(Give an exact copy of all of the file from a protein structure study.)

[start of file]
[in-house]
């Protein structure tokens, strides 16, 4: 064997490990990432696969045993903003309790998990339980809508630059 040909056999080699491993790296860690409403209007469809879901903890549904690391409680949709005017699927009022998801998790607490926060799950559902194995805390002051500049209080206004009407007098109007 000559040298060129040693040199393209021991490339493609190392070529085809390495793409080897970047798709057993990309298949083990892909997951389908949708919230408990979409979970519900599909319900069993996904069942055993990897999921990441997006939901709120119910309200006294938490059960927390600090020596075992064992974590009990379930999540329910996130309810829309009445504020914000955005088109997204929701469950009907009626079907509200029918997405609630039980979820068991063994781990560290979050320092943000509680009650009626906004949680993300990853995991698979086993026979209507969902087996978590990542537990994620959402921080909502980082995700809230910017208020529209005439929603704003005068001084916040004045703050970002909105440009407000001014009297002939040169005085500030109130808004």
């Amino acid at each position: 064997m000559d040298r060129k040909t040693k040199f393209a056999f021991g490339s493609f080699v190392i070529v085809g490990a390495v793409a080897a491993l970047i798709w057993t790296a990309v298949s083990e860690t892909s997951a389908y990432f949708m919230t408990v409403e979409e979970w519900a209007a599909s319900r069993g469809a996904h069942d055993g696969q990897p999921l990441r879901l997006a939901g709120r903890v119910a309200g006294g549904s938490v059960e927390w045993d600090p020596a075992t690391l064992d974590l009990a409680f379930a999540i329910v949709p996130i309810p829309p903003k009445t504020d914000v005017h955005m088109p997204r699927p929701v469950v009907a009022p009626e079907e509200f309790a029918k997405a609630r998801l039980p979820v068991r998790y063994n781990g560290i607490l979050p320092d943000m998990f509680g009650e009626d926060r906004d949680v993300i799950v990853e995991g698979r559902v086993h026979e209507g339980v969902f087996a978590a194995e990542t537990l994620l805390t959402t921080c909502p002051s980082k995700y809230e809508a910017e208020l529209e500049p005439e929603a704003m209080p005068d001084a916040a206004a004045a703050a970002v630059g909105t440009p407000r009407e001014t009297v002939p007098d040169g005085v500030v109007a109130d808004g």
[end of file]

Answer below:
[in-house]
């Protein structure tokens, strides 16, 4: 064997490990990432696969045993903003309790998990339980809508630059 040909056999080699491993790296860690409403209007469809879901903890549904690391409680949709005017699927009022998801998790607490926060799950559902194995805390002051500049209080206004009407007098109007 000559040298060129040693040199393209021991490339493609190392070529085809390495793409080897970047798709057993990309298949083990892909997951389908949708919230408990979409979970519900599909319900069993996904069942055993990897999921990441997006939901709120119910309200006294938490059960927390600090020596075992064992974590009990379930999540329910996130309810829309009445504020914000955005088109997204929701469950009907009626079907509200029918997405609630039980979820068991063994781990560290979050320092943000509680009650009626906004949680993300990853995991698979086993026979209507969902087996978590990542537990994620959402921080909502980082995700809230910017208020529209005439929603704003005068001084916040004045703050970002909105440009407000001014009297002939040169005085500030109130808004």
């Amino acid at each position: 064997m000559d040298r060129k040909t040693k040199f393209a056999f021991g490339s493609f080699v190392i070529v085809g490990a390495v793409a080897a491993l970047i798709w057993t790296a990309v298949s083990e860690t892909s997951a389908y990432f949708m919230t408990v409403e979409e979970w519900a209007a599909s319900r069993g469809a996904h069942d055993g696969q990897p999921l990441r879901l997006a939901g709120r903890v119910a309200g006294g549904s938490v059960e927390w045993d600090p020596a075992t690391l064992d974590l009990a409680f379930a999540i329910v949709p996130i309810p829309p903003k009445t504020d914000v005017h955005m088109p997204r699927p929701v469950v009907a009022p009626e079907e509200f309790a029918k997405a609630r998801l039980p979820v068991r998790y063994n781990g560290i607490l979050p320092d943000m998990f509680g009650e009626d926060r906004d949680v993300i799950v990853e995991g698979r559902v086993h026979e209507g339980v969902f087996a978590a194995e990542t537990l994620l805390t959402t921080c909502p002051s980082k995700y809230e809508a910017e208020l529209e500049p005439e929603a704003m209080p005068d001084a916040a206004a004045a703050a970002v630059g909105t440009p407000r009407e001014t009297v002939p007098d040169g005085v500030v109007a109130d808004g």